D&O insurance is currently in the midst of a crisis for buyers. COVID-19 has profoundly changed the rules of the game for D&O purchase, just when this product offering is needed more than ever. Premiums are rising, coverage is restricted, and terms and conditions are being enforced – all of which comes at a time when underlying exposures are broadening and more personal accountability is being thrust on the c-suite.
Experts in the industry are saying that D&O is facing a rate hardening at levels not seen since 1985, with hospitality, retail owners (or mall owners in the US), energy, automotive, entertainment and airlines all in the firing line. These are all industries that are highly dependent on foot traffic – which have seen revenues collapse due to COVID-19.
Many of the risk managers that Russell Group have spoken to have seen their premiums increased substantially.
Yet, there is a justifiable argument that COVID-19 is not the cause of the hardening of the D&O market but has accelerated many of the underlying trends that were troubling the sector.
This was the consensus of experts speaking to Financier Worldwide who said that the market started hardening in late 2018, due to the following trends:
1. Event-driven litigation.
2. Merger Objection Lawsuits.
3. Rise in securities class-action suits.
4. Increased claims frequency.
5. Higher Legal Defence Costs
6. #MeToo Related Links.
Once COVID-19 made its presence felt, as many organisations fought to stay afloat, decision-making of all companies took on a greater responsibility, as decisions made in boardrooms could send stock prices tumbling or make employees redundant.
Greater exposure and accountability of decision-making are a direct result of the impact of COVID-19 and the way it has affected D&O along with other changes, according to Cain Jackson, partner at Wotton Kearney who notes:
1. Heightening risks associated with financial management of a corporation and associated decision-making
2. Making D&O responsibilities such as workplace health and safety, a concern at a c-suite level for the first time.
3.Increasing exposure associated with profit guidance and forward-looking statement for D&O listed entities.
4. Whether D&O can really cover for claims arising out of corporate insolvency.
Furthermore, COVID-19 has focused greater awareness among diverse directors and officer as well as stakeholders – from investors, to suppliers and consumers - who are involved within their organisation
However, it is the shareholder and investor claims that directors need to be concerned about, according to James Whitaker, partner at Mayer Brown International LLP who notes that shareholders may launch claims based on stock market falls driven by ‘bad events caused by COVID-19’.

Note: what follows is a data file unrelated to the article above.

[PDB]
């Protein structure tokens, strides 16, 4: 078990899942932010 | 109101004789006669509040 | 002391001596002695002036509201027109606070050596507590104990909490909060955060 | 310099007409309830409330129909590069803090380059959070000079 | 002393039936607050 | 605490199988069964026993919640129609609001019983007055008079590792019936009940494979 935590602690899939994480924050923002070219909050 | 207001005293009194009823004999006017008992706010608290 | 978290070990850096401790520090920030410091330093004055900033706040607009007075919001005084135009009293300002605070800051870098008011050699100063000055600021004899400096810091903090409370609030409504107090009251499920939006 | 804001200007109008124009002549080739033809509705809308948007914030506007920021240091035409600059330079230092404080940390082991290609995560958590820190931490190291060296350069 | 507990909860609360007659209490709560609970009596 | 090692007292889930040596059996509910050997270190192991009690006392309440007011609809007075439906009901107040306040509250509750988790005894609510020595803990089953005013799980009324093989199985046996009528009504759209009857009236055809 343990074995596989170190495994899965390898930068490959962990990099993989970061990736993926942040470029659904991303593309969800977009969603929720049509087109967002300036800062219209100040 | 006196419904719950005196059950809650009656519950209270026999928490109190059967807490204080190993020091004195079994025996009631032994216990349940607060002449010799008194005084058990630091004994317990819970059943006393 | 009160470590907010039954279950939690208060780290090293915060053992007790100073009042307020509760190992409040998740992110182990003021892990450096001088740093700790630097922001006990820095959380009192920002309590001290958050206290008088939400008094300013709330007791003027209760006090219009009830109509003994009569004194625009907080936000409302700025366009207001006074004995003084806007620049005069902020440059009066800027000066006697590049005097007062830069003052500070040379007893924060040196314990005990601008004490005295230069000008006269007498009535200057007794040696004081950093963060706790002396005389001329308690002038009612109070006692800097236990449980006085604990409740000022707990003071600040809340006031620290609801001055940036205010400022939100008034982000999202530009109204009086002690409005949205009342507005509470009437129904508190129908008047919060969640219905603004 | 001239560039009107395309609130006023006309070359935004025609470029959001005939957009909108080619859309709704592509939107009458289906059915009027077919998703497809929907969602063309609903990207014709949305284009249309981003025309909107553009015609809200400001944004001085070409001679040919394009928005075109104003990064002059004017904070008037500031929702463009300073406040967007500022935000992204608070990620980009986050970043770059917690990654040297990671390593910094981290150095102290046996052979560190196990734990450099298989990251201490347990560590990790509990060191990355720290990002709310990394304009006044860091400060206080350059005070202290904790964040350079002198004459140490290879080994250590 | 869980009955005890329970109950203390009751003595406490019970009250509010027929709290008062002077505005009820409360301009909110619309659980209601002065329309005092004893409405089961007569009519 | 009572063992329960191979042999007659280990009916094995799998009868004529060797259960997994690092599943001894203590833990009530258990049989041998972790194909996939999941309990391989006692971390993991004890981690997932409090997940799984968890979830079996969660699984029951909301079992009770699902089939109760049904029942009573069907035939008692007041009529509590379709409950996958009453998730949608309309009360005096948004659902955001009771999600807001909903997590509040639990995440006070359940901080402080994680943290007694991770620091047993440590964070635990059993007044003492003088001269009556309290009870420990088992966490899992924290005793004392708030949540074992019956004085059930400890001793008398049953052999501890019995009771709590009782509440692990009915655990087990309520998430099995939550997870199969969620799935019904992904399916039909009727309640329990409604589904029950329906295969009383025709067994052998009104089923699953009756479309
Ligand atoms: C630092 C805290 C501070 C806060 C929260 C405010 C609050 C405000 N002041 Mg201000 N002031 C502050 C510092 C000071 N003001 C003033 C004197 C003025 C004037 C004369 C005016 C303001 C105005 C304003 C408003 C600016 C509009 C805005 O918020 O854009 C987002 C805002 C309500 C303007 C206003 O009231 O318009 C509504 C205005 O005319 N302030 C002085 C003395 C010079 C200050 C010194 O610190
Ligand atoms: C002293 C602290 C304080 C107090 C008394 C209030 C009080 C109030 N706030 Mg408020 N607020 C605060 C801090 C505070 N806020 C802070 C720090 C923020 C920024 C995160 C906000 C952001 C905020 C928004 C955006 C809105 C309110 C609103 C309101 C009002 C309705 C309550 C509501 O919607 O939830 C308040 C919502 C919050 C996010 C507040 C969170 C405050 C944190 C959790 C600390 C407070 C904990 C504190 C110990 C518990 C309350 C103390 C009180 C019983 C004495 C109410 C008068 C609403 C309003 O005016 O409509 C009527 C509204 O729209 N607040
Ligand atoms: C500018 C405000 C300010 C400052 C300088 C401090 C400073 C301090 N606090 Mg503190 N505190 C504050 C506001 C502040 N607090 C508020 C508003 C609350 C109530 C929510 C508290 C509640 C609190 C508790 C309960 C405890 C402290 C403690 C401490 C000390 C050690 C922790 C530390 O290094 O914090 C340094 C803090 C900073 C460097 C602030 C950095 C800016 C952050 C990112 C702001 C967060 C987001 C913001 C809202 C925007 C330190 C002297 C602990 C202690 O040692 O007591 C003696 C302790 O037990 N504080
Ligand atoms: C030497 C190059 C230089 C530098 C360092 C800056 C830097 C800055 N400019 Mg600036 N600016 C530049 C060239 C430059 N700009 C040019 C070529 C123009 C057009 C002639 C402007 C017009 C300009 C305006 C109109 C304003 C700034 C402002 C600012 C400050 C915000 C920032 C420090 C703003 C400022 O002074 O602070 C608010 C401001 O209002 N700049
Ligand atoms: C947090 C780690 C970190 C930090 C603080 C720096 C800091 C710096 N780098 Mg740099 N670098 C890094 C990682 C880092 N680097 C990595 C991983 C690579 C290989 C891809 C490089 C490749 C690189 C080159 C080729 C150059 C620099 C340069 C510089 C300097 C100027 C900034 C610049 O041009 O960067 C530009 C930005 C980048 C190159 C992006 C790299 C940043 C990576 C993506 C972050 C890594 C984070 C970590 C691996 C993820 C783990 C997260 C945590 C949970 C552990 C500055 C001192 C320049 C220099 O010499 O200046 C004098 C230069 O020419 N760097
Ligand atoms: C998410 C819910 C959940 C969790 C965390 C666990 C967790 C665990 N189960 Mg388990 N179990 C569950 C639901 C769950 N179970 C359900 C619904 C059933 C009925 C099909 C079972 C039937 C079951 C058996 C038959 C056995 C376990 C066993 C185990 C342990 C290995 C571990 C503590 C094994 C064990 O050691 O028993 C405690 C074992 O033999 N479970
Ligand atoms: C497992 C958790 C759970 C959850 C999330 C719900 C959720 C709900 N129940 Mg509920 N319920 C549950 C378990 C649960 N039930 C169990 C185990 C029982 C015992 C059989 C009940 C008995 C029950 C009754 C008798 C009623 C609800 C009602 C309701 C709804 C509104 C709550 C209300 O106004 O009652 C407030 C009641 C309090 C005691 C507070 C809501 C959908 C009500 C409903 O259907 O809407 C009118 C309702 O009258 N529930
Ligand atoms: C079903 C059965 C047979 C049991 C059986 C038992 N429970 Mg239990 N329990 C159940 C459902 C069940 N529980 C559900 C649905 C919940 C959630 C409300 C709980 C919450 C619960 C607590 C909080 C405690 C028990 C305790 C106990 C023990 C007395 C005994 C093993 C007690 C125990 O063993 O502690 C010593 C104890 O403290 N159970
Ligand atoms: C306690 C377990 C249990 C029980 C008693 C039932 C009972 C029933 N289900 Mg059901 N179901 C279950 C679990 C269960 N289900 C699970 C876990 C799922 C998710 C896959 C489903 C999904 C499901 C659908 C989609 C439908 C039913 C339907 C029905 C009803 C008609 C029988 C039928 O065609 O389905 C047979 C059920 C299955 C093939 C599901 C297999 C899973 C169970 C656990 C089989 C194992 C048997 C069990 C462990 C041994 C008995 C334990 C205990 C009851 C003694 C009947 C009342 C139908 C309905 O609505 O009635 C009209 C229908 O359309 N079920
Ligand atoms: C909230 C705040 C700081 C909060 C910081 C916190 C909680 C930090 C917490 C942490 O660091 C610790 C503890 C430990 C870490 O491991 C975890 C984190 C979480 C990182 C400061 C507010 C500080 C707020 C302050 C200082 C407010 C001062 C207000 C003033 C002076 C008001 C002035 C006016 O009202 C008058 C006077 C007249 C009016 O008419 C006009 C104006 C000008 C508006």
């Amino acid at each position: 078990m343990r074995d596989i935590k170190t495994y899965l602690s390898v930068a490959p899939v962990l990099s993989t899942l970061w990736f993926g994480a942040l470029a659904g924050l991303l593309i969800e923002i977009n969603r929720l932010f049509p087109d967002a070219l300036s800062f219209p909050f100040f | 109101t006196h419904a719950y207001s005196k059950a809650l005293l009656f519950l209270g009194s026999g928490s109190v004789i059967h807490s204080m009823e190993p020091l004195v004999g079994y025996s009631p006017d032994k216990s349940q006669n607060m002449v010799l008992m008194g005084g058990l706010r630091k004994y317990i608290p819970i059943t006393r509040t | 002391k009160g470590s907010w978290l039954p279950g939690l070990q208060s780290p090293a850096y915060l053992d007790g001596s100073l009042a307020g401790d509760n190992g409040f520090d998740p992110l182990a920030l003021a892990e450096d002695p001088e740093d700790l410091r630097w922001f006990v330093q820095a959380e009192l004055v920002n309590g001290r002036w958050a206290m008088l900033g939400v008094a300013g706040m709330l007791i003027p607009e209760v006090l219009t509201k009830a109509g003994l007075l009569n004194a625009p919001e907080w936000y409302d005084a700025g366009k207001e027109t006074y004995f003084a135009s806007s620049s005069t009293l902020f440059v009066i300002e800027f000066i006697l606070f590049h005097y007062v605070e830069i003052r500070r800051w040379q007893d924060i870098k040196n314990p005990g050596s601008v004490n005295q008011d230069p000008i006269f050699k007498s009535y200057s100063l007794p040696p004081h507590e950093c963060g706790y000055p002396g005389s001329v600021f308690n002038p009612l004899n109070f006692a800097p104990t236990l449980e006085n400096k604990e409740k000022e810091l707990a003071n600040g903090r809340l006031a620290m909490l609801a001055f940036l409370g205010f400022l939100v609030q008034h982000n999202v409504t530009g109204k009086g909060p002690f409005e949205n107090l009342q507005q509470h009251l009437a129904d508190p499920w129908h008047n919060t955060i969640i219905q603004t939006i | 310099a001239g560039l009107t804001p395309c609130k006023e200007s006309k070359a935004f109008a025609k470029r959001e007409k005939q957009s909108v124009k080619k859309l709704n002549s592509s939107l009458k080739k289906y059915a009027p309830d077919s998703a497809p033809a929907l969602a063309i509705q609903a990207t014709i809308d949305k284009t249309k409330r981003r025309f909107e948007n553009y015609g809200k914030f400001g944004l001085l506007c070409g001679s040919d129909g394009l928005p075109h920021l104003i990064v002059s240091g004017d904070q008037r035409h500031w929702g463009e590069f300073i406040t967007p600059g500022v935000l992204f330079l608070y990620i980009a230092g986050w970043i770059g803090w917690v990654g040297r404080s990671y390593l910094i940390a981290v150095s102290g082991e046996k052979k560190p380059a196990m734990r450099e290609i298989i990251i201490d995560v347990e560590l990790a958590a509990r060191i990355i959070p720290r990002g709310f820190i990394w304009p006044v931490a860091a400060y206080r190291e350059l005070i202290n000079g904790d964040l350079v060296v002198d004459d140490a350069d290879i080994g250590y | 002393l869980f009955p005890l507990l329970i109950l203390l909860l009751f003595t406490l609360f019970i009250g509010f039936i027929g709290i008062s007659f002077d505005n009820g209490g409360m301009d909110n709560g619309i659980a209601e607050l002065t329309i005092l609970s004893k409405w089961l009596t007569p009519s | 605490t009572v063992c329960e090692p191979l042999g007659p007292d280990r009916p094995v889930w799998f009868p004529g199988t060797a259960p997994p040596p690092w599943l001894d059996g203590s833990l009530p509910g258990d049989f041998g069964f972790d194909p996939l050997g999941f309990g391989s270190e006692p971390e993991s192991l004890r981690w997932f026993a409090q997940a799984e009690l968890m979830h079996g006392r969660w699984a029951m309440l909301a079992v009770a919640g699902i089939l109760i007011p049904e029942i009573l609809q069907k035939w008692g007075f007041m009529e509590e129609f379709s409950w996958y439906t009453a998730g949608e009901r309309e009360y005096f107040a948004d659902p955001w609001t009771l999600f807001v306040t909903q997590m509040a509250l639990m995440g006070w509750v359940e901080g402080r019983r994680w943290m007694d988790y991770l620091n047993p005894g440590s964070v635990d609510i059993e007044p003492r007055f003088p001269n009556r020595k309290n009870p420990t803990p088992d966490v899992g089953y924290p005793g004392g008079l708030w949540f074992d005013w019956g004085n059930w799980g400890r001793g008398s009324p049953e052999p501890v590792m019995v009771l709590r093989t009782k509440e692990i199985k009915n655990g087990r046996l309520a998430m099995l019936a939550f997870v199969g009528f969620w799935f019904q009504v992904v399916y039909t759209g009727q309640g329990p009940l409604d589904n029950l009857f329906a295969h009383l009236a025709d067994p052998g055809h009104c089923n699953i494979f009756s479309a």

In managing and preparing their statement outlining their response to COVID-19, many directors will have to take a leaf out of Johnny Cash’s songbook and “walk the line”, in not overplaying or underplaying the COVID-19 threat, lest they find themselves a subject of a securities class action.
The insurance response to the hardening market has been to push up rates, enforce contract limits and impose exclusions. Since the crisis has started, there have been 20 D&O related COVID-19 claims according to Business Insurance.
According to industry analysts, capacity is being cut severely. Insurers who previously offered $20 million in capacity are now offering only $10 million. Likewise, insurers offering $10 million in capacity are now offering $5 million.
Furthermore, industries such as retail are seeing D&O policy insolvency exclusions written into their agreements. This is not to mention COVID-19 exclusions being imposed across the board.
In response to the insolvency/COVID-19 exclusions and rising prices, many risk managers have actively explored trusts, captives, and integrated risk programs according to Laura Coppola, Head of Casualty, Financial and Professional Liability for Swiss Re North America Corporate Solutions.
Likewise, many risk managers are actively reconsidering their D&O program strategies in response to the market changing with some taking less insurance as a result. None have not taken the drastic step of Tesla, which cancelled its D&O coverage. Instead, Elon Musk will be personally indemnifying the company.
Clearly, over the coming months the D&O market will continue to harden. Yet, the extent of the damage will be dependent on whether there is an economic recession, which is a concern for many experts. A recession will inevitably result in company insolvencies and higher D&O claims, all of which would add higher costs at time when businesses are fighting for their survival.
The future of the D&O market is very uncertain. Looking back, COVID-19’s biggest impact may be forcing many corporates to actively look for alternative risk solutions such as captives, sooner than they would previously have done. The question that should be concerning everyone involved in the D&O market is not about pricing or exclusions. Rather, if the economy bounces back, will there be a competitive marketplace for D&O left?